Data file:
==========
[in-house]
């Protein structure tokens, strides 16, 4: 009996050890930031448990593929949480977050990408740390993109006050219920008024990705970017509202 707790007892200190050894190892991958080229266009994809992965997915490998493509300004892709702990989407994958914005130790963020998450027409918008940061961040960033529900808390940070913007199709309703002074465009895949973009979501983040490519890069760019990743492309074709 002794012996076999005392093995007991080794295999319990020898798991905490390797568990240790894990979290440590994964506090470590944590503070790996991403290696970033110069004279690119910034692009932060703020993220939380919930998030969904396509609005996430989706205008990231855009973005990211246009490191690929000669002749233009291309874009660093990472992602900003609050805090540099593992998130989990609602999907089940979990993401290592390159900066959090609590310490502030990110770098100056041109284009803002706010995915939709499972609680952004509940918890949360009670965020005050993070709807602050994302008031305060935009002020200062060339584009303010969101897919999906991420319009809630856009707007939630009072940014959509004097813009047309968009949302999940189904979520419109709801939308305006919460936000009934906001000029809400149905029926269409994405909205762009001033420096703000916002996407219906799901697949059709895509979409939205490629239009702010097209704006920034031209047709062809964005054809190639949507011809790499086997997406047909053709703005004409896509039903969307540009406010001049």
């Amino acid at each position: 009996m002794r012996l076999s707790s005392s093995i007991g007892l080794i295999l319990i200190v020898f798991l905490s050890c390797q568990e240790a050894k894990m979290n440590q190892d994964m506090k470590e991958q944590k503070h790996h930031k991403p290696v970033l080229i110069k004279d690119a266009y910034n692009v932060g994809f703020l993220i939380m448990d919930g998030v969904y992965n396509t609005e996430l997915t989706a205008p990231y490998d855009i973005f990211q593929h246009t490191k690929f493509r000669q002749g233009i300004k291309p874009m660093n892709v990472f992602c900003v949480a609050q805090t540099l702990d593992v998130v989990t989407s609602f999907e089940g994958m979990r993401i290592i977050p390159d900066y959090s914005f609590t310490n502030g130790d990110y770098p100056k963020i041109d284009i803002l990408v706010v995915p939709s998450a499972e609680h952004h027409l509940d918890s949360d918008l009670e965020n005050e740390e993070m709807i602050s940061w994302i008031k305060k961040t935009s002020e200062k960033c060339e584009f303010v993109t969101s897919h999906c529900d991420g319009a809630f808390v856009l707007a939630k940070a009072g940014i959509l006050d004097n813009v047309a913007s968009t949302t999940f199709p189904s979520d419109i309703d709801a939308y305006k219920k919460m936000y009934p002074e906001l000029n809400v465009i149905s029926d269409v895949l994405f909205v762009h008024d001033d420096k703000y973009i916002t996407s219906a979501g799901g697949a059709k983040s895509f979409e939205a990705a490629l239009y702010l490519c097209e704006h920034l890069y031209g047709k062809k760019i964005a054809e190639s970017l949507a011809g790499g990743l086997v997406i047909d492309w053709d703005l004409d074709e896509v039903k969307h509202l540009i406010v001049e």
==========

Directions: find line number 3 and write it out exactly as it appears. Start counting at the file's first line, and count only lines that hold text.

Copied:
């Amino acid at each position: 009996m002794r012996l076999s707790s005392s093995i007991g007892l080794i295999l319990i200190v020898f798991l905490s050890c390797q568990e240790a050894k894990m979290n440590q190892d994964m506090k470590e991958q944590k503070h790996h930031k991403p290696v970033l080229i110069k004279d690119a266009y910034n692009v932060g994809f703020l993220i939380m448990d919930g998030v969904y992965n396509t609005e996430l997915t989706a205008p990231y490998d855009i973005f990211q593929h246009t490191k690929f493509r000669q002749g233009i300004k291309p874009m660093n892709v990472f992602c900003v949480a609050q805090t540099l702990d593992v998130v989990t989407s609602f999907e089940g994958m979990r993401i290592i977050p390159d900066y959090s914005f609590t310490n502030g130790d990110y770098p100056k963020i041109d284009i803002l990408v706010v995915p939709s998450a499972e609680h952004h027409l509940d918890s949360d918008l009670e965020n005050e740390e993070m709807i602050s940061w994302i008031k305060k961040t935009s002020e200062k960033c060339e584009f303010v993109t969101s897919h999906c529900d991420g319009a809630f808390v856009l707007a939630k940070a009072g940014i959509l006050d004097n813009v047309a913007s968009t949302t999940f199709p189904s979520d419109i309703d709801a939308y305006k219920k919460m936000y009934p002074e906001l000029n809400v465009i149905s029926d269409v895949l994405f909205v762009h008024d001033d420096k703000y973009i916002t996407s219906a979501g799901g697949a059709k983040s895509f979409e939205a990705a490629l239009y702010l490519c097209e704006h920034l890069y031209g047709k062809k760019i964005a054809e190639s970017l949507a011809g790499g990743l086997v997406i047909d492309w053709d703005l004409d074709e896509v039903k969307h509202l540009i406010v001049e």